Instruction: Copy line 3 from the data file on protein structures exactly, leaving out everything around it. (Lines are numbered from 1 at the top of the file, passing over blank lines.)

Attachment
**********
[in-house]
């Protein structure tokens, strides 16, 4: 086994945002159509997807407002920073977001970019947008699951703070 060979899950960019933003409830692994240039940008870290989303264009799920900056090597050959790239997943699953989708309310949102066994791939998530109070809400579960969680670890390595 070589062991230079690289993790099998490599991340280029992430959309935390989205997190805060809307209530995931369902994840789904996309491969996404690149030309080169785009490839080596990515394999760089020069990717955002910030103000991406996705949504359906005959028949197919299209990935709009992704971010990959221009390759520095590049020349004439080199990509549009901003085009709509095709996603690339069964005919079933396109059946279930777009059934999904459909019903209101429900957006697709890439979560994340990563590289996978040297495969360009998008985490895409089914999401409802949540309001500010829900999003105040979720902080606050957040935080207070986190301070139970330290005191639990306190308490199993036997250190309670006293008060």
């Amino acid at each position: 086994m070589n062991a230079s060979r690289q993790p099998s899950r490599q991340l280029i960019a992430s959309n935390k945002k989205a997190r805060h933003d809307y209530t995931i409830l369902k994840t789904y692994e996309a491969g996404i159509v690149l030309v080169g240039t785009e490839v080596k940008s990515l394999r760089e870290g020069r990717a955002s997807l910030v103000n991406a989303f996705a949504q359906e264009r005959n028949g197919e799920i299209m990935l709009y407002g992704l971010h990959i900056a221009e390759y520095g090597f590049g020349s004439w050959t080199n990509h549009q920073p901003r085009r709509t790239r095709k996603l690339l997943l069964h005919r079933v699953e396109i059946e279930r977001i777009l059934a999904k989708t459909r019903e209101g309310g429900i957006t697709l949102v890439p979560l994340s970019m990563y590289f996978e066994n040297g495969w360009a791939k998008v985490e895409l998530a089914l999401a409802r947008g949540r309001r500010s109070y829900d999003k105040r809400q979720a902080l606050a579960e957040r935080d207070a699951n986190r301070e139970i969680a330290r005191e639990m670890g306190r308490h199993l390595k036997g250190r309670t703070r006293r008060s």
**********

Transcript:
């Amino acid at each position: 086994m070589n062991a230079s060979r690289q993790p099998s899950r490599q991340l280029i960019a992430s959309n935390k945002k989205a997190r805060h933003d809307y209530t995931i409830l369902k994840t789904y692994e996309a491969g996404i159509v690149l030309v080169g240039t785009e490839v080596k940008s990515l394999r760089e870290g020069r990717a955002s997807l910030v103000n991406a989303f996705a949504q359906e264009r005959n028949g197919e799920i299209m990935l709009y407002g992704l971010h990959i900056a221009e390759y520095g090597f590049g020349s004439w050959t080199n990509h549009q920073p901003r085009r709509t790239r095709k996603l690339l997943l069964h005919r079933v699953e396109i059946e279930r977001i777009l059934a999904k989708t459909r019903e209101g309310g429900i957006t697709l949102v890439p979560l994340s970019m990563y590289f996978e066994n040297g495969w360009a791939k998008v985490e895409l998530a089914l999401a409802r947008g949540r309001r500010s109070y829900d999003k105040r809400q979720a902080l606050a579960e957040r935080d207070a699951n986190r301070e139970i969680a330290r005191e639990m670890g306190r308490h199993l390595k036997g250190r309670t703070r006293r008060s």